Generating Shapefiles for Principal Cities in U.S. Core-Based Statistical Areas

A New York Times reporter whose work I enjoy recently posted the following request on Twitter:

I don’t think that particular GIS shapefile exists anywhere on the web. At least, I don’t think there is a ready-made shapefile of census places (e.g., cities, boroughs, towns, etc.) that is restricted only to principal cities in a CBSA. So I made one myself!

I grabbed the delineation files from here and used a few handy GIS operations to generate a shapefile of all principal cities in US core-based statistical areas. You can find my R script here.

For reference, according to the Office of Management and Budget:

The Principal City (or Cities) of a CBSA will include:

  • The largest incorporated place with a 2010 Census population of at least 10,000 in the CBSA or, if no incorporated place of at least 10,000 population is present in the CBSA, the largest incorporated place or census designated place in the CBSA; and
  • Any additional incorporated place or census designated place with a 2010 Census population of at least 250,000 or in which 100,000 or more persons work; and
  • Any additional incorporated place or census designated place with a 2010 Census population of at least 50,000, but less than 250,000, and in which the number of workers working in the place meets or exceeds the number of workers living in the place; and
  • Any additional incorporated place or census designated place with a 2010 Census population of at least 10,000, but less than 50,000, and at least one-third the population size of the largest place, and in which the number of workers working in the place meets or exceeds the number of workers living in the place.

There are several possible ways to generate this shapefile. First, you can use the entire polygon—i.e., the boundary for the city’s administrative jurisdictional—for every principal city in the United States. Here is a map1 that shows all principal cities as polygons:

Principal Cities in U.S. CBSAs, Polygons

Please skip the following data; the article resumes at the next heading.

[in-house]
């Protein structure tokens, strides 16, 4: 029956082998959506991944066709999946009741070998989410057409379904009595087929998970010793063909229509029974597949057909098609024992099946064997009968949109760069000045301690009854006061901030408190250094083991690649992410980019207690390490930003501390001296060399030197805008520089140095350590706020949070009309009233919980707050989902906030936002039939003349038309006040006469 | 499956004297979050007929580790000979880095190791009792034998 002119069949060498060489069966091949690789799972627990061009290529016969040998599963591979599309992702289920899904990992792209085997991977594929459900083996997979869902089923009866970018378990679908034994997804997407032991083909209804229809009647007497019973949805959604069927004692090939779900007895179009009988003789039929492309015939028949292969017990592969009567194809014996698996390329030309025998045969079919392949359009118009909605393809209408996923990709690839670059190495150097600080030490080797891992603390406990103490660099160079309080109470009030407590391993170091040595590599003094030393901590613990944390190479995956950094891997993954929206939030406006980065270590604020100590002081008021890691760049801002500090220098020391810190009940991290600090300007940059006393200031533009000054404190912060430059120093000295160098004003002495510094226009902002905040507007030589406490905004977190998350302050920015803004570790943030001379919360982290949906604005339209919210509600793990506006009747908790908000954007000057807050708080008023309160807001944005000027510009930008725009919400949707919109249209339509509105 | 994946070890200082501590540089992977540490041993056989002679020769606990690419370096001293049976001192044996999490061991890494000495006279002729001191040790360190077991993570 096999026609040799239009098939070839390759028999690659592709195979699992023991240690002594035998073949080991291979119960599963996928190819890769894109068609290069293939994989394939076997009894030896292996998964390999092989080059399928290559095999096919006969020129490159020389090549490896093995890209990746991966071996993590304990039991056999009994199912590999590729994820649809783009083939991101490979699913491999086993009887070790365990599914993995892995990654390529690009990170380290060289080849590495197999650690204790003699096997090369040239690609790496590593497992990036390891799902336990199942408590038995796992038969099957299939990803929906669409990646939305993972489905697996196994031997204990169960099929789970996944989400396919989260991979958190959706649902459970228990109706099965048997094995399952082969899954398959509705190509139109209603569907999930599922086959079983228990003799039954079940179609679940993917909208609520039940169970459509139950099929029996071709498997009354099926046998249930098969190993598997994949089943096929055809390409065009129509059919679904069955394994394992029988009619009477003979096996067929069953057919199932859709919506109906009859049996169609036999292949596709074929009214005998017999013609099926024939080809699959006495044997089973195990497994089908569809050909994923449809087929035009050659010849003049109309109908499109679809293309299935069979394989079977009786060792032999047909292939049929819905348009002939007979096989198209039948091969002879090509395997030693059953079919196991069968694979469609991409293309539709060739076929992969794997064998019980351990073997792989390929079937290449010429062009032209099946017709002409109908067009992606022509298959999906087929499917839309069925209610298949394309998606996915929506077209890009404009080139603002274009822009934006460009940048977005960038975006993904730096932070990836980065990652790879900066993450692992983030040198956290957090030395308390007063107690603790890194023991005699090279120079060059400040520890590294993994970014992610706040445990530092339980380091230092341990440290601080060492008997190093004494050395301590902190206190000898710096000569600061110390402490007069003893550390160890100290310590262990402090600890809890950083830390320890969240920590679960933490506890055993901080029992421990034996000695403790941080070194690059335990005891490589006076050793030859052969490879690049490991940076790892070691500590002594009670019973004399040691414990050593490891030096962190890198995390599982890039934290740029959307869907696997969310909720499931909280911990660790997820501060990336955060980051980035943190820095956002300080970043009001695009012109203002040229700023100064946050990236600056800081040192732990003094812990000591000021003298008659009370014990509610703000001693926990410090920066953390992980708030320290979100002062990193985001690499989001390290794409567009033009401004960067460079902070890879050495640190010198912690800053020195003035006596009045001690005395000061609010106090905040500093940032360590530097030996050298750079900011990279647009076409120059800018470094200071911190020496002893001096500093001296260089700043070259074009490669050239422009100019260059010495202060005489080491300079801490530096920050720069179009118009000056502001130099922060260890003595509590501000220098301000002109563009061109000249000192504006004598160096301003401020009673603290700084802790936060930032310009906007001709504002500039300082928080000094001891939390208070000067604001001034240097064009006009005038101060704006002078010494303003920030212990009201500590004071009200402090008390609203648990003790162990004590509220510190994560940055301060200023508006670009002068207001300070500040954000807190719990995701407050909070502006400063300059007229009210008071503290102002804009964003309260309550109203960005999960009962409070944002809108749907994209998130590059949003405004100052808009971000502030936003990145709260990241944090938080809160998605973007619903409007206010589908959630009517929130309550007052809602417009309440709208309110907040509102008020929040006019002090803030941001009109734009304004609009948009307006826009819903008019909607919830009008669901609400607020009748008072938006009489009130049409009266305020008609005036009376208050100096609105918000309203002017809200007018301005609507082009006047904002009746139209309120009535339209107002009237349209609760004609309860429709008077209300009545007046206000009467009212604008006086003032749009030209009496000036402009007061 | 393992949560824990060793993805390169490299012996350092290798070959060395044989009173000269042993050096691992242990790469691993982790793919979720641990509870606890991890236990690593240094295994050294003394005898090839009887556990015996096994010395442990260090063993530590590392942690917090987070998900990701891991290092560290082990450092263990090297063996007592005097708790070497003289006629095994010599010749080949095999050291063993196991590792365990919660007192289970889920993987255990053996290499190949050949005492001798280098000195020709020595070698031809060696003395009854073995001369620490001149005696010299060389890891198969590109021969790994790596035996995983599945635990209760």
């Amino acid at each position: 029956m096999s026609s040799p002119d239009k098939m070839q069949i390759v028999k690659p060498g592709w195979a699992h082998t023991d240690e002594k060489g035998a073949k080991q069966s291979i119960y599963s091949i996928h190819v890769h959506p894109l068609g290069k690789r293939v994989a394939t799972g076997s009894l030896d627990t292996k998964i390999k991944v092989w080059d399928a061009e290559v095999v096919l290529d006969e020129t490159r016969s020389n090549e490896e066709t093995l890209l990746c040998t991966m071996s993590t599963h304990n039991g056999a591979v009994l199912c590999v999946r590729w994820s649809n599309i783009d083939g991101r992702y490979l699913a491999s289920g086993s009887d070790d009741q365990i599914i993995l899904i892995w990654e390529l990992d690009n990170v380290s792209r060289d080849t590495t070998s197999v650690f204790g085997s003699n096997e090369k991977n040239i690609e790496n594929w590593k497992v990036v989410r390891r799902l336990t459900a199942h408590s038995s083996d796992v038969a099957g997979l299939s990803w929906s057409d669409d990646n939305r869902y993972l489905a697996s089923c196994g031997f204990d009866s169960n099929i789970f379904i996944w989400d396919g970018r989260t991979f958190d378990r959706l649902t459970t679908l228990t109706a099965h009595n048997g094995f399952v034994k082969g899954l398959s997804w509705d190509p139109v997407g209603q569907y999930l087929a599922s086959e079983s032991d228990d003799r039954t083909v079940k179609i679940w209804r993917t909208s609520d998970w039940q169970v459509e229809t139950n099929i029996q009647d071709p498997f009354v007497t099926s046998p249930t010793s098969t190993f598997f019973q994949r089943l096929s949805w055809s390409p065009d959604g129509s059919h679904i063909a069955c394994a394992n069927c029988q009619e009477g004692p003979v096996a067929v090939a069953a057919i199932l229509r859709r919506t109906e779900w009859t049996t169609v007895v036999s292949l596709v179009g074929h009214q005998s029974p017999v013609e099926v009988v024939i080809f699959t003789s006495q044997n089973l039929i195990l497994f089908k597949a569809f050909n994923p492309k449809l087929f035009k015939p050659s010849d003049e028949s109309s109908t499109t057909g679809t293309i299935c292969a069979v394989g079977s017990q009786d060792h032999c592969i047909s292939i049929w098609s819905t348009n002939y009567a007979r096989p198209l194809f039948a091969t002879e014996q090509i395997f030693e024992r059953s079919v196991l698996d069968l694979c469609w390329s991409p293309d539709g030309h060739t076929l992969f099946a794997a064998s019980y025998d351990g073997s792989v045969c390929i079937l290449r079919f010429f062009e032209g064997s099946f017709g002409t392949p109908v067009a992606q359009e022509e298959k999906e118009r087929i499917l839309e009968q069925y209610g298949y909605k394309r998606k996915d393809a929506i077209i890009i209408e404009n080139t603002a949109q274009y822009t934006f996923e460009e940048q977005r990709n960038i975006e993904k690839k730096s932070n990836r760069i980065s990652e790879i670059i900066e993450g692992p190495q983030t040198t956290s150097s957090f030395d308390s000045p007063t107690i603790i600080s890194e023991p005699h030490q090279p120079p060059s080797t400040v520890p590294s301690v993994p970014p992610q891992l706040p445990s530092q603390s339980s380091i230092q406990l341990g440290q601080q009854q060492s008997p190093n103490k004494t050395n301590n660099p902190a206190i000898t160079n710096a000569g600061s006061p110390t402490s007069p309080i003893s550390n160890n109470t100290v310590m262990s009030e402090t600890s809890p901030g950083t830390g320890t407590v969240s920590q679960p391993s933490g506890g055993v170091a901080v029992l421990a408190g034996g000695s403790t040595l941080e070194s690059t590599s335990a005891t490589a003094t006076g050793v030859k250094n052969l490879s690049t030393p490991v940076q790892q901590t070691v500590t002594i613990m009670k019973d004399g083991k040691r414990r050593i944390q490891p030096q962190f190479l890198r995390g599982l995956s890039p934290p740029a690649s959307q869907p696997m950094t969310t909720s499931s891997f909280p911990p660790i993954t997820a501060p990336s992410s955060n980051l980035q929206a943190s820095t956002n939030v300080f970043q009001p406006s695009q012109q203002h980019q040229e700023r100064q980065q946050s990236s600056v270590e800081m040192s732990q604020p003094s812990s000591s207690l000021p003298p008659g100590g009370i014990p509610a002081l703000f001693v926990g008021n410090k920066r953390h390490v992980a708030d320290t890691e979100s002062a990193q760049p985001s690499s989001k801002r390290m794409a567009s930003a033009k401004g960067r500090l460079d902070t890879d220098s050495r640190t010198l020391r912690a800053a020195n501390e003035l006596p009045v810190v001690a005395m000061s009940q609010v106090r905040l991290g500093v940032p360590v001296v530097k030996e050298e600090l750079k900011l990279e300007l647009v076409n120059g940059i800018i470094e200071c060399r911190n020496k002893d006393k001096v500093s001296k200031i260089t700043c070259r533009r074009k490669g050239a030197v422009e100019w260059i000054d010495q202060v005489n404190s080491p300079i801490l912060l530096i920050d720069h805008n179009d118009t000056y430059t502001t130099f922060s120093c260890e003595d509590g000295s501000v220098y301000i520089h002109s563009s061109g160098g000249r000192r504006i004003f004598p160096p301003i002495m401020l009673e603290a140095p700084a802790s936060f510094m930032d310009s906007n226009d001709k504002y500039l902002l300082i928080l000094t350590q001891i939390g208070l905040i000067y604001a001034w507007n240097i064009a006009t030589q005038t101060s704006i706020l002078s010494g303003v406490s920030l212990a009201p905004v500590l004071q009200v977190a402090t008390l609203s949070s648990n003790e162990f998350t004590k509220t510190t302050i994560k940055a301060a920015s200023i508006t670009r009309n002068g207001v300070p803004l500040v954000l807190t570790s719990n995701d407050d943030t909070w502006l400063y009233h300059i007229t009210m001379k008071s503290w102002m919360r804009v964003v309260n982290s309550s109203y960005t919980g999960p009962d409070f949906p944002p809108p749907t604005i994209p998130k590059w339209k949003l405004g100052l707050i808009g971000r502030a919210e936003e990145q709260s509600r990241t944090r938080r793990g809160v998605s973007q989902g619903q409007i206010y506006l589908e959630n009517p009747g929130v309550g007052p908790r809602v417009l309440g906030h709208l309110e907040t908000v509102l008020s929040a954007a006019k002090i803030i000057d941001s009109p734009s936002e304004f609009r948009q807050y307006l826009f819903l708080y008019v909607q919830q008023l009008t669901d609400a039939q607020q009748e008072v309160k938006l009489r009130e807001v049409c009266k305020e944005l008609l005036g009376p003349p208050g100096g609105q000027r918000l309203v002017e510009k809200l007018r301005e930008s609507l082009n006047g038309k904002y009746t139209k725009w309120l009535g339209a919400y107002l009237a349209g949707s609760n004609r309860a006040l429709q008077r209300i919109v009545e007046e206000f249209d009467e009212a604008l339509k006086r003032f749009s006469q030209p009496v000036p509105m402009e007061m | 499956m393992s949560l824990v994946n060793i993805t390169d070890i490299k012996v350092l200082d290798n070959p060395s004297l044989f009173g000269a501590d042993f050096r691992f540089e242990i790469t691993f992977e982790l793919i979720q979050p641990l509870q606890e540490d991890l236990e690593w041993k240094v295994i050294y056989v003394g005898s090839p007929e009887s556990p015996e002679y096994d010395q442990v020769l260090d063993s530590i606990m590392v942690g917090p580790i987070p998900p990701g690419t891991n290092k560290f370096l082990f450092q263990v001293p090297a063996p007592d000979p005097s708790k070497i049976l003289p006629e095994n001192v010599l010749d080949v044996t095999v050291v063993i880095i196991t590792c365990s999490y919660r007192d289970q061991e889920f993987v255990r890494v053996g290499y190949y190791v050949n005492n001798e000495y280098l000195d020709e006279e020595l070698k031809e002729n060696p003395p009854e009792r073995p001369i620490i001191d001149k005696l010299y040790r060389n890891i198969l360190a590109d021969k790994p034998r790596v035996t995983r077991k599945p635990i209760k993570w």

However, that might not be very legible, as some boundaries are tiny and others are enormous. Thus, the data can also be transformed into points, generated by calculating the polygon’s centroid:

Principal Cities in U.S. CBSAs, Points

One last option is whether to keep all principal cities in the U.S. or only those that are the largest within their CBSA. Let’s look at the Albany-Schenectady-Troy, NY MSA. The largest city in the metro area is obviously Albany, but Schenectady and Troy do technically qualify as principal cities under the OMB definition above. To remove some clutter from the map, it may be useful only to plot the largest2 principal cities for each CBSA:

Largest Principal Cities in U.S. CBSAs, Points

I hope this is useful to someone down the road.

Data

PolygonsCentroids
All Central Cities.zip.zip
Largest Central City Only.zip.zip

  1. In every map displayed in this post, the polygons or points that represent CBSA principal cities are shaded according to their 2010 population, mostly just for aesthetic purposes. I also plotted the lower/contiguous 48 states in the maps to keep it simple…sorry Alaska and Hawaii! ↩︎

  2. Not pictured in this post is the polygon version of the largest principal cities map. A shapefile .zip is still available above. ↩︎

Andrew J. Van Leuven
Andrew J. Van Leuven
Postdoctoral Fellow